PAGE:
The Complete The Complete Peanuts 26

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I like to own copies of all the different editions of books I wrote or did major work on. And I also like owning Peanuts books, as I’m sure you’ve noticed. So lately, I’ve been tracking down copies of The Complete Peanuts 1950-2000: Comics & Stories, aka The Complete Peanuts 26, done for different languages. After all, I and two cohorts were the team that tracked down as much outside-the-newspaper-strip Schulz-drawn Peanuts content as we could to fill out this book. Not every foreign edition of the Complete Peanuts series has made it to volume 26, some seem to have petered out earlier. But now I have it not only in English, but in Polish, German, and Italian as well.

One thing that made the hunt a little hard is that the name for the Italian edition of The Complete Peanuts is named The Complete Peanuts, so I actually saw it several times before realizing it was a foreign language.

And I have to admit, this caused a weird feeling. The first 25 volumes were made up of all the strips that had appeared in the newspapers, and these had all been translated already for at least some of the languages here, and even if a language never had all the strips done before, it likely had most of them. But we threw things into this book that had never been translated, and would likely never see print in any form again if we hadn’t dug it up. What I’m saying is that if it wasn’t for me and my team, these European nations would never have translated into their native tongues the extolling of the wonders of the 1961 Ford Falcon.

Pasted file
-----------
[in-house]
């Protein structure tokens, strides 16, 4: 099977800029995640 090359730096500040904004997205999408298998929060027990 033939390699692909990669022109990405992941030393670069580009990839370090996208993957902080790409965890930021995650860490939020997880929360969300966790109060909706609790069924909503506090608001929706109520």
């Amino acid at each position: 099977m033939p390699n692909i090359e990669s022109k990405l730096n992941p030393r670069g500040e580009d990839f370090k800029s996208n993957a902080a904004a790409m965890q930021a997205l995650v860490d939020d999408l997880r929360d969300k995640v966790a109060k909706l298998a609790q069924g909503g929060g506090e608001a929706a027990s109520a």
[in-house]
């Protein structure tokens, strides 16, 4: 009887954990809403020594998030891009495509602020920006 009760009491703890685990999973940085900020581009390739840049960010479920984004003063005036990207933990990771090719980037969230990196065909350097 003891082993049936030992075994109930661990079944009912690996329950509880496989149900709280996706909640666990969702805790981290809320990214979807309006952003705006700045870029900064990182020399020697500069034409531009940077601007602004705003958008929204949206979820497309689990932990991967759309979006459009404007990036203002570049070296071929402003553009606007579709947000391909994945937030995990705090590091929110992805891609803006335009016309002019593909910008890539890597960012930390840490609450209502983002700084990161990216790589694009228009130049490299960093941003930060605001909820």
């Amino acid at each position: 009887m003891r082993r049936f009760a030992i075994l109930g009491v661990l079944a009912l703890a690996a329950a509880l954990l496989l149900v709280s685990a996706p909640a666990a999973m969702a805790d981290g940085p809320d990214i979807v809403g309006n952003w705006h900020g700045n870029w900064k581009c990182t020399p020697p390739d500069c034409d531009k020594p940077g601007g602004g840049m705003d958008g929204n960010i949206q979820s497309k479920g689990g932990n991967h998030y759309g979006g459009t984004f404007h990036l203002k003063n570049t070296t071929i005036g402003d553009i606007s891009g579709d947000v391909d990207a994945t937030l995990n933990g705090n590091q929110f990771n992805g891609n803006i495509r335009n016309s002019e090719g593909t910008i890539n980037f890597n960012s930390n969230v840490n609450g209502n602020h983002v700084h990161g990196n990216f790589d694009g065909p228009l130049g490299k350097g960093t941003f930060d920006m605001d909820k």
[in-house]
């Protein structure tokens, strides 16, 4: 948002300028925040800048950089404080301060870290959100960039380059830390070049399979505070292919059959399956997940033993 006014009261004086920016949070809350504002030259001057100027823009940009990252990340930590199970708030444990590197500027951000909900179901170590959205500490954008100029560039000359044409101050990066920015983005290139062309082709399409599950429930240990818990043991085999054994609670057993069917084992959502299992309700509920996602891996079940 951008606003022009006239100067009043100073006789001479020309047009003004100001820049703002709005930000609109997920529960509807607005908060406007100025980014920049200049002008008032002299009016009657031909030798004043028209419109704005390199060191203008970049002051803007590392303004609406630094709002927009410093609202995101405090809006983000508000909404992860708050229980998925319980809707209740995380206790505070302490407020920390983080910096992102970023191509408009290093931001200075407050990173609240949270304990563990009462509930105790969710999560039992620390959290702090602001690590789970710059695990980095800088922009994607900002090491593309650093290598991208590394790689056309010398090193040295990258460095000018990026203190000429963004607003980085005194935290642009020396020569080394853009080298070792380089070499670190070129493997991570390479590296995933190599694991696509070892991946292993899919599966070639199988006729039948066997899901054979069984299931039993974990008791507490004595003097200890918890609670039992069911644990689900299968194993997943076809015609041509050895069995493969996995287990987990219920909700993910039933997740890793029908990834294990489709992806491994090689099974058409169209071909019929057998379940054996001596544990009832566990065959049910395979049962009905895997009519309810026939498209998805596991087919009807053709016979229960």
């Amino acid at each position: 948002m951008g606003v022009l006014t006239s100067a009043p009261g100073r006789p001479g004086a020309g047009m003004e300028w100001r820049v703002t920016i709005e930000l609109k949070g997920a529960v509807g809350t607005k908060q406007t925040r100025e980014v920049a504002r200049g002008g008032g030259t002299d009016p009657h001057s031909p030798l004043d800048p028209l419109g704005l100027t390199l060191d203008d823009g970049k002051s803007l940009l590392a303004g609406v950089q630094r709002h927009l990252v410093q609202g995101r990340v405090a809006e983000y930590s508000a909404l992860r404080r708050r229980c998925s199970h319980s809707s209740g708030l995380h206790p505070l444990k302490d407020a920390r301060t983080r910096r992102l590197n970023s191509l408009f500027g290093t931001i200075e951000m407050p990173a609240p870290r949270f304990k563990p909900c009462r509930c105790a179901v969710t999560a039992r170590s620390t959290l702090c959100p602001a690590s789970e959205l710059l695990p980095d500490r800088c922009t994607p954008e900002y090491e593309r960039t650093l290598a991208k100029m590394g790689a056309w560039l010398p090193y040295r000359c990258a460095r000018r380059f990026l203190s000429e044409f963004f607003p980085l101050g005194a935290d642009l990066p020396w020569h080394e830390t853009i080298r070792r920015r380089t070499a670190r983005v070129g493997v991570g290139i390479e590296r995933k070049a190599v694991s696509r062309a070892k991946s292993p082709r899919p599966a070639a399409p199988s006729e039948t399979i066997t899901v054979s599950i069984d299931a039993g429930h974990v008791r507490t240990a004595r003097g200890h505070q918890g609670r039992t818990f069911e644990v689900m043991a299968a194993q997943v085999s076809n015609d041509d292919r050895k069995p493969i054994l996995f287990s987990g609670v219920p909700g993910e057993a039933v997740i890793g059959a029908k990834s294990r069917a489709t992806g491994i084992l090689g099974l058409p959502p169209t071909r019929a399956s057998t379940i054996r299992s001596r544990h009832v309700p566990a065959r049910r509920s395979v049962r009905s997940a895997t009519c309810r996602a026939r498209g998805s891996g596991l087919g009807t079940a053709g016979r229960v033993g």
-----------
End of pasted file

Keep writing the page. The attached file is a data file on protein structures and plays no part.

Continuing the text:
So should civilization fall, and should future humanoids or alien visitors discover the AAUGH.com Reference Library and realize that they can use these four matched volumes as their Rosetta Stone, then parts of worldwide culture may ultimately be resurrected because a small band of dedicated Peanuts fans caused ads for the Ford Falcon and Butternut Bread to be translated into other tongues.

New releases
A pop-up shows up

Here Comes Charlie Brown!: A Peanuts Pop-up, Gene Kannenberg, Jr.’s adaptation of the very first Peanuts strip, is not the first Peanuts book to reprint only a single strip. There was at least one board book that did much the same thing. However, that board book was, at heart, a …

New releases
Look! A mook!

Mooks – that is, items with magazine-like content but sold more like a book – are popular in Japan. Many of them come bundled with extra items, and there have been a fair number with Peanuts items. Most often these are bags – a handbag or a tote of some …

New releases
Bringing up the rear

I’m interrupting my coverage of the shipment of books I got from Japan to cover another foreign book that just arrived. Now, I don’t try to collect every foreign Peanuts book. My collection is out of control as it is. I try to find books in languages that I don’t …